2011-12-08 / Front Page

Bard Hearing Rescheduled To January 19

By Lindsay R. Mellott

A motion made in late November to continue a civil penalty hearing in the securities fraud case brought by the U.S. Securities and Exchange Commision (SEC) against Warfordsburg financial advisor Robert Bard has been granted by U.S. District Judge William W. Caldwell.

Judge Caldwell had ordered Bard’s civil penalty hearing to take place Dec. 13, 2011, in a summary judgement ruling made Nov. 10 that found the defendant and his company, Vision Specialist Group LLC, in violation of federal securities laws.

The judge also determined that a permanent injunction prohibiting Bard and Vision Specilist Group from providing financial services to clients was warranted.

Bard was ordered to pay $450,000 in disgorgement, plus prejudgement interest, for profits connected to the securities violations. The SEC had asked for $852,383

The SEC’s motion for summary judgement had further requested a civil penalty of $4,030,000, and although Caldwell found a civil penalty appropriate, he ruled that a hearing would be required to determine the amount.

In court documents filed at the time, the judge wrote that many factors needed to be considered in determining an appropiate sum, including the egregiousnesss of the defendants’ conduct, the recurrent nature of the fraud, the defendants degree of cooperation with authorities, the risk of substantial losses created by the defendants conduct, and the defendants’ current and future financial condition.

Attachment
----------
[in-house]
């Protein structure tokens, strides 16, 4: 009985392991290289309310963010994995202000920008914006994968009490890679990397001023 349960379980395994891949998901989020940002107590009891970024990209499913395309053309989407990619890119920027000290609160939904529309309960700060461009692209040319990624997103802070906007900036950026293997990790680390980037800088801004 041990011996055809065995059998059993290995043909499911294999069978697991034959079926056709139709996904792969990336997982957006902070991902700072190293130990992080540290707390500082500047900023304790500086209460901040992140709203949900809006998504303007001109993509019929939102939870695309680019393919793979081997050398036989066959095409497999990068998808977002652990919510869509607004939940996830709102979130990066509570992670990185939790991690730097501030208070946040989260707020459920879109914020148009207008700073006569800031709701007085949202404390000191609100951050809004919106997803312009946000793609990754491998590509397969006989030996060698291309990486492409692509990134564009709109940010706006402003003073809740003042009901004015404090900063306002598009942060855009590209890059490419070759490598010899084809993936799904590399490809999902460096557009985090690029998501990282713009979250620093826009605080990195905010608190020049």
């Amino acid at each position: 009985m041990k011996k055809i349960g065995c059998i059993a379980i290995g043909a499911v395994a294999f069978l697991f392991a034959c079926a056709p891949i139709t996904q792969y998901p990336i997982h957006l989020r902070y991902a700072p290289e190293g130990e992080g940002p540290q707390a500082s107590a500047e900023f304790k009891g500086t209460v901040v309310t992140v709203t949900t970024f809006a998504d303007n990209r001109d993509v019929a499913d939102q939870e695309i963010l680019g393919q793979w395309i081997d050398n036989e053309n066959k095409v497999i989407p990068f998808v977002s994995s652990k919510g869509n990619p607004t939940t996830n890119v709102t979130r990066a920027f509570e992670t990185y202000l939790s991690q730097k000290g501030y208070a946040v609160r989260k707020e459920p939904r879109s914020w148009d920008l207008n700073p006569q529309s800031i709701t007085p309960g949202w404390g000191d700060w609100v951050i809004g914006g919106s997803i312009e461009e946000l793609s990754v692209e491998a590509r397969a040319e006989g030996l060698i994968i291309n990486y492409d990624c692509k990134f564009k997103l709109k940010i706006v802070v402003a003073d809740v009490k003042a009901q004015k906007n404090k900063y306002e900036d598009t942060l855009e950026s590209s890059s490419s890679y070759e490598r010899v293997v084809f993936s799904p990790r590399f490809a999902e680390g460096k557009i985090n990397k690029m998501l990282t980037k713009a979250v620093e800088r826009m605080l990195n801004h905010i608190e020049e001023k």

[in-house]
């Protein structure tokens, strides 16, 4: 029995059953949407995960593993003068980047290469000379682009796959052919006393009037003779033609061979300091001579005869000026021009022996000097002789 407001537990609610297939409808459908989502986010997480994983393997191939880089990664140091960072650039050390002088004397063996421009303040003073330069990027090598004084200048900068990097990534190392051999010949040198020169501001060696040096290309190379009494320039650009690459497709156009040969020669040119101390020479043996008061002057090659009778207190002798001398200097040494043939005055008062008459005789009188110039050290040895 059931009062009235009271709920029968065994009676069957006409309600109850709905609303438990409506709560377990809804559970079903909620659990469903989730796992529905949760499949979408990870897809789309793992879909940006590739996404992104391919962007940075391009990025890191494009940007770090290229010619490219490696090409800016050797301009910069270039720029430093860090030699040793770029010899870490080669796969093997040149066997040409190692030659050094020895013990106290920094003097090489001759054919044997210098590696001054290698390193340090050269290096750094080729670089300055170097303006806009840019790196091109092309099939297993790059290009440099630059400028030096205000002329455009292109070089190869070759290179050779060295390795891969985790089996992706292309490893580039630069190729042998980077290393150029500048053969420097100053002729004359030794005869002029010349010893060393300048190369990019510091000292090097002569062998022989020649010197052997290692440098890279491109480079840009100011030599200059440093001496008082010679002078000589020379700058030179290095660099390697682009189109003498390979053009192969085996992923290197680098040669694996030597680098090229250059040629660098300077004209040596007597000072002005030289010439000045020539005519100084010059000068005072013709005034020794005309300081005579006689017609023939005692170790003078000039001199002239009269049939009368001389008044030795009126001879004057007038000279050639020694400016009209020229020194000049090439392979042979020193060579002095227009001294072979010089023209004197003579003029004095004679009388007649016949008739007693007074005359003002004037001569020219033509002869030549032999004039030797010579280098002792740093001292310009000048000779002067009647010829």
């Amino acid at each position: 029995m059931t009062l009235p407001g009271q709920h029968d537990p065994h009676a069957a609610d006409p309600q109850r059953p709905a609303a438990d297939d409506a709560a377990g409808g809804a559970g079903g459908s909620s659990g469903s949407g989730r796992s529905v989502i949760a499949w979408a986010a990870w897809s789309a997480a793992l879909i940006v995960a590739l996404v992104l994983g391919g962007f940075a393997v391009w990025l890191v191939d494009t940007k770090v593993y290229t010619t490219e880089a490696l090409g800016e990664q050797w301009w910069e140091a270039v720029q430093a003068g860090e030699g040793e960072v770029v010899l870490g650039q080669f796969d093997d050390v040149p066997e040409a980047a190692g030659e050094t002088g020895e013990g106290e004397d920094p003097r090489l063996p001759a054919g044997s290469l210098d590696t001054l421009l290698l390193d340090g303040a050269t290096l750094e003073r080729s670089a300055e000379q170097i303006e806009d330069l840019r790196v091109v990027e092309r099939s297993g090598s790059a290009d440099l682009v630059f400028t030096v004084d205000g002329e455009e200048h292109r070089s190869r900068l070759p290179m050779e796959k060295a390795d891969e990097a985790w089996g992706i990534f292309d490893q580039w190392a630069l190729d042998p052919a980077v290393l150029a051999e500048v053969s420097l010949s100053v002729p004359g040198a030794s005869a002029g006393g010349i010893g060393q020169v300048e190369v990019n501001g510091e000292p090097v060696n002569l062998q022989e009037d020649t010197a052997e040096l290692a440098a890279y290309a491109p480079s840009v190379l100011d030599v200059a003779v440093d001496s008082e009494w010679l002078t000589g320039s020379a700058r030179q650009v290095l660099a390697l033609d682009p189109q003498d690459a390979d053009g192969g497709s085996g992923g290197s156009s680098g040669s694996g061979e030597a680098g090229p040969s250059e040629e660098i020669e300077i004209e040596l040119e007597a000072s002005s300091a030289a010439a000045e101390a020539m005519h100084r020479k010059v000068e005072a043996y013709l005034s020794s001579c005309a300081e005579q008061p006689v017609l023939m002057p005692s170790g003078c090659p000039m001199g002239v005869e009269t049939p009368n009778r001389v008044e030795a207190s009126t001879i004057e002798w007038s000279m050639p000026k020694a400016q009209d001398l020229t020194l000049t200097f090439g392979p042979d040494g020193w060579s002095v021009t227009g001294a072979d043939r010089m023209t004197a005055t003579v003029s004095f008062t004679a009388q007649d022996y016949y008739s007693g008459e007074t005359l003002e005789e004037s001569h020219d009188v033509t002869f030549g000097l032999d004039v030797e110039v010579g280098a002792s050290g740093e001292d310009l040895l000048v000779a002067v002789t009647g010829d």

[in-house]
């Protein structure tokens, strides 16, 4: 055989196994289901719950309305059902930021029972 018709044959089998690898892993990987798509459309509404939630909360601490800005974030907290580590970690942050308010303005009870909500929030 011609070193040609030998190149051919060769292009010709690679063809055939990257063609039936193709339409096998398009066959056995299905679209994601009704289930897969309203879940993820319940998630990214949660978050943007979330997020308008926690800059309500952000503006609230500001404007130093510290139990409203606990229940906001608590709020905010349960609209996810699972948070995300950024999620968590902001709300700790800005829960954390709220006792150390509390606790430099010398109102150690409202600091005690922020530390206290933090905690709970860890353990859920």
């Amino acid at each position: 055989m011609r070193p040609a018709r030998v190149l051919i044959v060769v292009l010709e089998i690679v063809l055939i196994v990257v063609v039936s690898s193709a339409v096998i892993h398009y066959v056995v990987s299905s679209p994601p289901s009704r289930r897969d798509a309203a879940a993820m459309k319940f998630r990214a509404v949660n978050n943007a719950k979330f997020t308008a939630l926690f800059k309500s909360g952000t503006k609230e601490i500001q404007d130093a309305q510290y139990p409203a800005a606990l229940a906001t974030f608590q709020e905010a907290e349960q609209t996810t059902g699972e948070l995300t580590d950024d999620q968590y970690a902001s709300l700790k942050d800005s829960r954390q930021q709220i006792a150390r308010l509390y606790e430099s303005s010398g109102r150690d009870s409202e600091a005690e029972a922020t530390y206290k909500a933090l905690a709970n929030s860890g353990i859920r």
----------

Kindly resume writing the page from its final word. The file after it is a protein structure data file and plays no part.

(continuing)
Citing another scheduled trial and several other scheduled hearings, defense attorneys Dennis E. Boyle and Megan E. Schanbacher of Boyle, Autry & Murphy requested that Bard’s civil penalty hearing be postponed to a date after Jan. 9, 2012. Last week, the judge ordered the hearing rescheduled for Jan. 19, 2012, at 10 a.m., in U.S. Middle District Court of Pennsylvania, Harrisburg, Pa.

Security fraud accusations were first made against Bard and Vision Specialist Group in a civil lawsuit filed in federal court July 2009. In that suit, the SEC maintained that Bard’s securities fraud occurred from at least July 2006 through July 2009 and that Bard had cheated investors out of hundreds of thousands of dollars.

The court ordered an emergency temporary restraing order to keep Bard from committing any further securities fraud, and a preliminary injunction was granted in August 2009.

In April 2011, Bard was found in contempt of court for violating the preliminary injunction.

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